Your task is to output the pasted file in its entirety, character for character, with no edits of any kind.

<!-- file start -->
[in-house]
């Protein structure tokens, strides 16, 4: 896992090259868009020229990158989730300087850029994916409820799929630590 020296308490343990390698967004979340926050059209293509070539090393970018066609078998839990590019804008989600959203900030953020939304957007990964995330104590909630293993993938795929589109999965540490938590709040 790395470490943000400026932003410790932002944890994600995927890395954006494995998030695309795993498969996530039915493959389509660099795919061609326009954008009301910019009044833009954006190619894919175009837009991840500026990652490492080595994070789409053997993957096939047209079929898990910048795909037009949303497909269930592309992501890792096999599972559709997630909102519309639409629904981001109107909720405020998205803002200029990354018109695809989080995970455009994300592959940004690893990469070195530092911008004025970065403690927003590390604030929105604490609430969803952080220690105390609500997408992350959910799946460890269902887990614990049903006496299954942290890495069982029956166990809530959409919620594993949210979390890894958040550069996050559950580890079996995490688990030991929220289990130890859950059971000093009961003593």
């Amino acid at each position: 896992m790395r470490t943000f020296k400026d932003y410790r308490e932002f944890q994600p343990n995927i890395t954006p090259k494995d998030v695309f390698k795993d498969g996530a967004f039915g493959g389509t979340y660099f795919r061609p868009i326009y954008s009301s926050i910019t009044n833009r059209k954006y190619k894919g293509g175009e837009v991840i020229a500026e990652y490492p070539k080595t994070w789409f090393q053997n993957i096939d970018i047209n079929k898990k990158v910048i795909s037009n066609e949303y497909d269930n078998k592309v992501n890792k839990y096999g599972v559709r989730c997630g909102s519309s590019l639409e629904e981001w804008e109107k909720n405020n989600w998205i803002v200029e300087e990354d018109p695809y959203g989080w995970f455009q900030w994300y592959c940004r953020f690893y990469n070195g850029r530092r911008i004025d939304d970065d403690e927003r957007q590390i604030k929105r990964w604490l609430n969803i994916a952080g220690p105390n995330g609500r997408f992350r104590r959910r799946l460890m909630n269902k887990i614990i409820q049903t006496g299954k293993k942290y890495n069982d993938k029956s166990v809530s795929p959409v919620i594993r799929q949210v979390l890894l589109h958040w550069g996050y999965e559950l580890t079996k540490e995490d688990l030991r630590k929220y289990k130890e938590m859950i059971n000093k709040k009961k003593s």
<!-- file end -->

[in-house]
């Protein structure tokens, strides 16, 4: 896992090259868009020229990158989730300087850029994916409820799929630590 020296308490343990390698967004979340926050059209293509070539090393970018066609078998839990590019804008989600959203900030953020939304957007990964995330104590909630293993993938795929589109999965540490938590709040 790395470490943000400026932003410790932002944890994600995927890395954006494995998030695309795993498969996530039915493959389509660099795919061609326009954008009301910019009044833009954006190619894919175009837009991840500026990652490492080595994070789409053997993957096939047209079929898990910048795909037009949303497909269930592309992501890792096999599972559709997630909102519309639409629904981001109107909720405020998205803002200029990354018109695809989080995970455009994300592959940004690893990469070195530092911008004025970065403690927003590390604030929105604490609430969803952080220690105390609500997408992350959910799946460890269902887990614990049903006496299954942290890495069982029956166990809530959409919620594993949210979390890894958040550069996050559950580890079996995490688990030991929220289990130890859950059971000093009961003593």
């Amino acid at each position: 896992m790395r470490t943000f020296k400026d932003y410790r308490e932002f944890q994600p343990n995927i890395t954006p090259k494995d998030v695309f390698k795993d498969g996530a967004f039915g493959g389509t979340y660099f795919r061609p868009i326009y954008s009301s926050i910019t009044n833009r059209k954006y190619k894919g293509g175009e837009v991840i020229a500026e990652y490492p070539k080595t994070w789409f090393q053997n993957i096939d970018i047209n079929k898990k990158v910048i795909s037009n066609e949303y497909d269930n078998k592309v992501n890792k839990y096999g599972v559709r989730c997630g909102s519309s590019l639409e629904e981001w804008e109107k909720n405020n989600w998205i803002v200029e300087e990354d018109p695809y959203g989080w995970f455009q900030w994300y592959c940004r953020f690893y990469n070195g850029r530092r911008i004025d939304d970065d403690e927003r957007q590390i604030k929105r990964w604490l609430n969803i994916a952080g220690p105390n995330g609500r997408f992350r104590r959910r799946l460890m909630n269902k887990i614990i409820q049903t006496g299954k293993k942290y890495n069982d993938k029956s166990v809530s795929p959409v919620i594993r799929q949210v979390l890894l589109h958040w550069g996050y999965e559950l580890t079996k540490e995490d688990l030991r630590k929220y289990k130890e938590m859950i059971n000093k709040k009961k003593s």